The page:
Not only is inequality seen as harmful to social equity, new research shows it is detrimental to economic growth as well. Indeed, the IMF has found growing evidence that high income inequality can be detrimental to achieving macroeconomic stability and growth. It has found that a higher net Gini coefficient is associated with lower output growth over the medium term. In fact, they found that there is an inverse relationship between the income share accruing to the rich (top 20%) and economic growth. Their econometric analysis revealed that if the income share of the top 20% increases by 1 percentage point, GDP growth is actually 0.08 percentage point lower in the following five years. Instead, a similar increase in the income share of the bottom 20% (the poor) is associated with 0.38 percentage point higher growth. They also find that this positive relationship between disposable income shares and higher growth is also valid for the middle class. So, a redistribution in favor of the very poor and the middle class is in general pro-growth. The conclusions of the IMF are in line with what the Organisation for Economic Co-operation and Development (OECD) has found for their members, the rich countries.
The above discussion points to several implications for tax policy. First, it is clear that there is a need for increasing the overall progressivity of the Indian tax system. This will have to be done by increasing the share of the existing direct taxes in total taxes, such as the personal income tax and corporate income tax, but also by looking to exploit other direct tax handles more effectively, like property taxes and wealth taxes. One of the most obvious things to do is to implement progressive personal income taxation. An IMF report finds that revenue-maximising tax rates for individuals may lie between 50-60%, but optimal rates are likely to be lower.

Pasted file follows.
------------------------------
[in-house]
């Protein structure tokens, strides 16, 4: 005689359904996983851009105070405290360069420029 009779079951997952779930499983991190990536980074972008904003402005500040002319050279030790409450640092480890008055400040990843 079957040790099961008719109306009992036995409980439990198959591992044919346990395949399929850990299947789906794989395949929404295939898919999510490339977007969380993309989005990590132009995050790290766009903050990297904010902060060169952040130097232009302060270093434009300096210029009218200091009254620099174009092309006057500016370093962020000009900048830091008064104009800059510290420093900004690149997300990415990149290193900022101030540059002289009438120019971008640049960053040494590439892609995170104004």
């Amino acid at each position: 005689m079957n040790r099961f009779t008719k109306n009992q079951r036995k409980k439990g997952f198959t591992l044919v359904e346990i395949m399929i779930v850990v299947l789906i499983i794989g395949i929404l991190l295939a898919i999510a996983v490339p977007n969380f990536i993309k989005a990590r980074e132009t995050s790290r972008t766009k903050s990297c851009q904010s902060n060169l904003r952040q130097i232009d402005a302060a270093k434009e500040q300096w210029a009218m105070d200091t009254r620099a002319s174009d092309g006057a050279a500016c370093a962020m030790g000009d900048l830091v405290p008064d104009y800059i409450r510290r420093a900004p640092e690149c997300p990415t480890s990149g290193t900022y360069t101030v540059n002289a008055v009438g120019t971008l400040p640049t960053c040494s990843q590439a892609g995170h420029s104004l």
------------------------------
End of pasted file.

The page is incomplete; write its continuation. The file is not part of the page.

In India, the maximum marginal rate on personal income tax (statutory rate plus surcharge and cesses) has been steadily declining over the period 1970-2015. The impact is sharper if combined with the expansion of brackets which has also taken place over the years, both at the lower and higher ends. In general, the tax on high incomes has come down sharply.
On the other hand, the number of individual taxpayers has remained sticky in India, in sharp contrast to a comparator country China. Thomas Piketty and Nancy Qian, in an interesting analysis, compare the growth of personal income taxation over the period from the mid-1980s to 2015 (they project data from 2004 onwards, based on past trends.) It is fascinating to see that while China has actually seen a marked rise in the percentage of its population now paying income taxes, this number has remained sticky in India. The income tax has become a mass tax in China, but remains an elite tax in India.
Compared with the OECD and the US, India’s personal income tax collection as a percent of total revenues and of GDP is far lower, as the chart shows.
Even in comparison to our peer nations, in the BRICS group for example, India collects less personal income tax than China (5% of the GDP) and Russia (3.6% of the GDP) but more than Brazil (less than 1%. South Korea (3.7%) and South Africa (8.5%) collect significantly more personal income tax than India, according to data of the International Centre for Tax and Development database, 2016.
Politically, it would appear that for parties that swear by the motto of poverty alleviation (and almost all political parties in India fall in this category), one of the most obvious things to do would be to implement progressive personal income taxation. The very rich have huge disposable incomes left after taxation, and hence can bear the burden of further taxation, without it having deleterious welfare effects. The fact this has not happened, and in fact, over the years the maximum rates have been coming down, is perhaps indicative of the heft of the very rich.